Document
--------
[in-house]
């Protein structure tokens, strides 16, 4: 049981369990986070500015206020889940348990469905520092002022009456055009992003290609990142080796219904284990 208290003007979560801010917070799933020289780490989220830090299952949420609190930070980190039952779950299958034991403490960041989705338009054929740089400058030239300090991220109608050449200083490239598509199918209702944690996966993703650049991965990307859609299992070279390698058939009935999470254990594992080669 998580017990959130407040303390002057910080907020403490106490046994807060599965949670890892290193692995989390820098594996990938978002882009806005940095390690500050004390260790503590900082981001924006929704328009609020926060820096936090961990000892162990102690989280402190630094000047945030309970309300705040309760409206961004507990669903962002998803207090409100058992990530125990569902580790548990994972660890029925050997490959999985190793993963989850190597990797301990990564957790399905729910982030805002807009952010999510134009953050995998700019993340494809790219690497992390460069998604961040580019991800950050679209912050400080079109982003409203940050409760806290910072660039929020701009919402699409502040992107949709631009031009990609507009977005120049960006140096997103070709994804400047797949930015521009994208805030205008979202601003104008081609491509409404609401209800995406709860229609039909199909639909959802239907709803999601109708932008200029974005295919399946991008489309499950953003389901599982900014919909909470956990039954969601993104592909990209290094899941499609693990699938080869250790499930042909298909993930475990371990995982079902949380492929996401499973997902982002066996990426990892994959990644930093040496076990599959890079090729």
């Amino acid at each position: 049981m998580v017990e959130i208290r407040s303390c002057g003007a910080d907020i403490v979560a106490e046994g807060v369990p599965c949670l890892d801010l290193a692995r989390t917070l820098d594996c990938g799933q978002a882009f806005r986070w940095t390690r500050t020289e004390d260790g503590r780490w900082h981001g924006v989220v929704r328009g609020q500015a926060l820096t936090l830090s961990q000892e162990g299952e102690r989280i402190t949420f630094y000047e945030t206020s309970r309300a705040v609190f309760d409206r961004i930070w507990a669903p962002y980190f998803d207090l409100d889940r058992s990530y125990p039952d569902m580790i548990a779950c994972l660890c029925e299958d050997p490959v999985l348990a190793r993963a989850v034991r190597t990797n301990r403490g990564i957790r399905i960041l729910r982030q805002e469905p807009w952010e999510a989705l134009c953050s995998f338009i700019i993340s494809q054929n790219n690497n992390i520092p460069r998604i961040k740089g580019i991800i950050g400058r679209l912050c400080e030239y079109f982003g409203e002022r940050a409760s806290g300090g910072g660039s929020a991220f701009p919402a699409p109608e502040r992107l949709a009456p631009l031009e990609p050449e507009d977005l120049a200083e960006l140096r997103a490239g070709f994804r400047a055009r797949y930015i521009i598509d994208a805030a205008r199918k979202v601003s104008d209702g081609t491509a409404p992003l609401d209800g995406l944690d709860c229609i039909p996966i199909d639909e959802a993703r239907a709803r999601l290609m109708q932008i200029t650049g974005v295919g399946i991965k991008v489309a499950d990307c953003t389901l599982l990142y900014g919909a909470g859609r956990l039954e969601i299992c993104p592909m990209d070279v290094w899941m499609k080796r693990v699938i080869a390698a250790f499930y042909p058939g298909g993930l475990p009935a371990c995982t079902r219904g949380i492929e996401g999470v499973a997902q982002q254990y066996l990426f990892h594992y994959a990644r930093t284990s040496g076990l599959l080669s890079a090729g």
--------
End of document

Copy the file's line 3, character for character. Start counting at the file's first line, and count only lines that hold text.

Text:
């Amino acid at each position: 049981m998580v017990e959130i208290r407040s303390c002057g003007a910080d907020i403490v979560a106490e046994g807060v369990p599965c949670l890892d801010l290193a692995r989390t917070l820098d594996c990938g799933q978002a882009f806005r986070w940095t390690r500050t020289e004390d260790g503590r780490w900082h981001g924006v989220v929704r328009g609020q500015a926060l820096t936090l830090s961990q000892e162990g299952e102690r989280i402190t949420f630094y000047e945030t206020s309970r309300a705040v609190f309760d409206r961004i930070w507990a669903p962002y980190f998803d207090l409100d889940r058992s990530y125990p039952d569902m580790i548990a779950c994972l660890c029925e299958d050997p490959v999985l348990a190793r993963a989850v034991r190597t990797n301990r403490g990564i957790r399905i960041l729910r982030q805002e469905p807009w952010e999510a989705l134009c953050s995998f338009i700019i993340s494809q054929n790219n690497n992390i520092p460069r998604i961040k740089g580019i991800i950050g400058r679209l912050c400080e030239y079109f982003g409203e002022r940050a409760s806290g300090g910072g660039s929020a991220f701009p919402a699409p109608e502040r992107l949709a009456p631009l031009e990609p050449e507009d977005l120049a200083e960006l140096r997103a490239g070709f994804r400047a055009r797949y930015i521009i598509d994208a805030a205008r199918k979202v601003s104008d209702g081609t491509a409404p992003l609401d209800g995406l944690d709860c229609i039909p996966i199909d639909e959802a993703r239907a709803r999601l290609m109708q932008i200029t650049g974005v295919g399946i991965k991008v489309a499950d990307c953003t389901l599982l990142y900014g919909a909470g859609r956990l039954e969601i299992c993104p592909m990209d070279v290094w899941m499609k080796r693990v699938i080869a390698a250790f499930y042909p058939g298909g993930l475990p009935a371990c995982t079902r219904g949380i492929e996401g999470v499973a997902q982002q254990y066996l990426f990892h594992y994959a990644r930093t284990s040496g076990l599959l080669s890079a090729g």